fod (266895) | more than 13 years ago | (#2205442)

Rightie, and when will they start to sue the major labels?

After all, it was them who gave me my CD, so that I could MP3 encode it and send it to my friends.


NathanL (248026) | more than 13 years ago | (#2205444)

HOLLYWEIRD, CA - A group of 52 independent songwriters and music publishers have filed suit against the ebola infected population of Africa. Raymond "Air Biscuit" Montle, a New York attorney representing the independent artists, said in an interview, "We've all seen the National Geographic coverage of native African tribes on TV. We know that ritual dancing and music is part of their heritage. At least some of those ritual songs contain words that could be translated into words for some of our copyrighted songs. The fact is that a person singing the song that also has ebloa could infect another person with ebola while uttering our copyrighted phrases. This person could then sing the same song and....oh, its all to hard to understand. Copyright infringement is wrong, not matter if the people doing it are sick and living in a third world country!"

No one in Africa could be reached for comment.

rubbish (1)

davey23sol (462701) | more than 13 years ago | (#2205450)

The argument goes like this: made compressed copies of about 900,000 songs, which it placed on its computer servers -- without obtaining the rights to do so.

Man... this is this total rubbish. It's probably been mentioned, but I don't know they can tell where individual files came from without fingerprinting. If you can't tell who created the individual files without a doubt, there should be no case. In this case, it seems all theya are saying that MP3 encoded so many files that SOME of them must be made by MP3. That's like suing Kinkos and saying "there are so many pirated novels out there, SOME of them must be your fault."

Another thing, doesn't this show ignorance of the situation. never put downloadable copies of work in their service, just streamable copies. For this claim to be true, someone would have to record the stream with some outside software. If that's the case, who is the *Real* culprit?

This case seems like a shot in the dark, but it just might work. When it comes to tech these days, I think judges have become irrational. The courts have proven that huge companies can put stars in the judges eyes and make them follow blindly. Judges aren't listening to outside experts, professors (legal and otherwise), or consumer advocates, they are only listening to big corps.

In a rational world, this wouldn't even go to trial, but if they go and succeed, we'll know this: the corporations have the ability to interpret the law in any way they care to. That's sad...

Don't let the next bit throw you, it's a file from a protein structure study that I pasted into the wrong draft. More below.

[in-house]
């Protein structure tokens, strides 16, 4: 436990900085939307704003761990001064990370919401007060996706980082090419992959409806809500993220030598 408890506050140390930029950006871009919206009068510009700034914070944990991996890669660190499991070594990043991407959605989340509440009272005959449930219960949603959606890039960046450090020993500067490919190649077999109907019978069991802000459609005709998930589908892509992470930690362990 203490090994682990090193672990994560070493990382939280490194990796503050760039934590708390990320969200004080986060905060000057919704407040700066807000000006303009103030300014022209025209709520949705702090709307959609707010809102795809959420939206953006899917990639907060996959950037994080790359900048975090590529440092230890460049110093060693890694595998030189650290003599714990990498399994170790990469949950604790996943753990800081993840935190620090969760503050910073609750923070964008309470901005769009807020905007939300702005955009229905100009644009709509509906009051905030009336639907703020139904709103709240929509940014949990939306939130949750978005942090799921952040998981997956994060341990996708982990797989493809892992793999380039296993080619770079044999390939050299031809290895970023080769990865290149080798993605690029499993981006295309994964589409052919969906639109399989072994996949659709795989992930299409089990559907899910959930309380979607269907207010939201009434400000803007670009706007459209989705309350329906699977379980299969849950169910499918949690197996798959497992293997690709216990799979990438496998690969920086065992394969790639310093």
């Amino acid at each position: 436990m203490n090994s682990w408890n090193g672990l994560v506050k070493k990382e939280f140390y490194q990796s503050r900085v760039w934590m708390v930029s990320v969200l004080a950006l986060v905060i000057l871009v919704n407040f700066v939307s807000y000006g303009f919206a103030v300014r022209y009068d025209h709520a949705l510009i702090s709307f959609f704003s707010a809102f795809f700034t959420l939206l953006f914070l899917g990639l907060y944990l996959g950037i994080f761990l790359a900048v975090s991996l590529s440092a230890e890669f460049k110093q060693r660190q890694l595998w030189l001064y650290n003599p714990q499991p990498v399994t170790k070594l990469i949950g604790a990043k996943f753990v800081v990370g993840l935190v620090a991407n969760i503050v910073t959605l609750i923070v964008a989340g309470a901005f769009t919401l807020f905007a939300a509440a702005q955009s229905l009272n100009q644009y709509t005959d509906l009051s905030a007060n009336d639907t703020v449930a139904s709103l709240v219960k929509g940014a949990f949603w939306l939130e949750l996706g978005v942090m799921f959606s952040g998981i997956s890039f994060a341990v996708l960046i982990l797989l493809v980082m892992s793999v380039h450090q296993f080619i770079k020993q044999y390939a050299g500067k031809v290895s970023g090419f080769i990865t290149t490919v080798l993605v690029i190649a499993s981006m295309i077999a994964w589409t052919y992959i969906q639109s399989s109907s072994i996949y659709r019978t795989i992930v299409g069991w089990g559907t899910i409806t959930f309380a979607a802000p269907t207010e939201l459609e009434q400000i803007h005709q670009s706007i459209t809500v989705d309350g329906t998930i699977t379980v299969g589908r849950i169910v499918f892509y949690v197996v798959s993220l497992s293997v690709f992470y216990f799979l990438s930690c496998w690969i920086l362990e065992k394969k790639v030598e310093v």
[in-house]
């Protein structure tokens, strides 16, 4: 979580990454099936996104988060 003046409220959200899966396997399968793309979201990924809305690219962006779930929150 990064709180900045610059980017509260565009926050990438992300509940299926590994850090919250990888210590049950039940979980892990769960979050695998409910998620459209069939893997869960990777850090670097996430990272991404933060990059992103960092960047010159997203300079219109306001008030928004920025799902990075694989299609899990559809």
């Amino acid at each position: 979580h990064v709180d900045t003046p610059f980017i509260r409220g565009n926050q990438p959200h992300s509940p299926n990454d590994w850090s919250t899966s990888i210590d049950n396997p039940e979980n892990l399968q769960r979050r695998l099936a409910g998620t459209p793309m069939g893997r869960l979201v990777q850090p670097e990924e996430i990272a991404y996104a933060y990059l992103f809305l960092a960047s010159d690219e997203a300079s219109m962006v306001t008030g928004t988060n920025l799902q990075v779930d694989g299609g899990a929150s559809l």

So whats new.... (1)

forsaken33 (468293) | more than 13 years ago | (#2205455)

Haven't we learned to expect this? Aside from the fact thay theyre beating a dead horse..... A new lawsuit filed against seeks to hold the San Diego music-locker service liable not only for songs it improperly copied and distributed, but also for every bootleg track exchanged through Napster and other underground file-swapping services. Okay, heres what this is saying. The recording industry doesnt care about finding the root of the problem or who really put these mp3s out there, as long as we can get some money and make someone look like the bad guy.

Here's another good one. Dunno if this writer is as stupid as the stuff he writes... . It contends that's technology set the stage for widespread music piracy, enabling bootlegged songs to pass from computer to computer faster than you can say ``Oops, I Did It Again.'' Okay, if im not mistaken, file sharing was around before the my mp3 thing? I was already using napster by is this the record companies speaking or the writer? Like i said just placing blame...

So from this story we can gather that all the record companies want is either to A)to place blame B)to take any competition down, and to force independant artists to sign with them or C)make money ........... oh it D)all of the above? did little to contribute to napster (2)

slashkitty (21637) | more than 13 years ago | (#2205467)

They actually tried very hard to prevent such copieds. It actually seemed like a resonable system at the time.

1. The make you put the cd in your computer before you could listen to the songs
2. You could only 'stream' the music files once they were on your list.

granted, someone did come out with software to capture the streams, but then those files would have to be renamed and tagged. In reality, it's the cd rippers that that contibuted to napster files.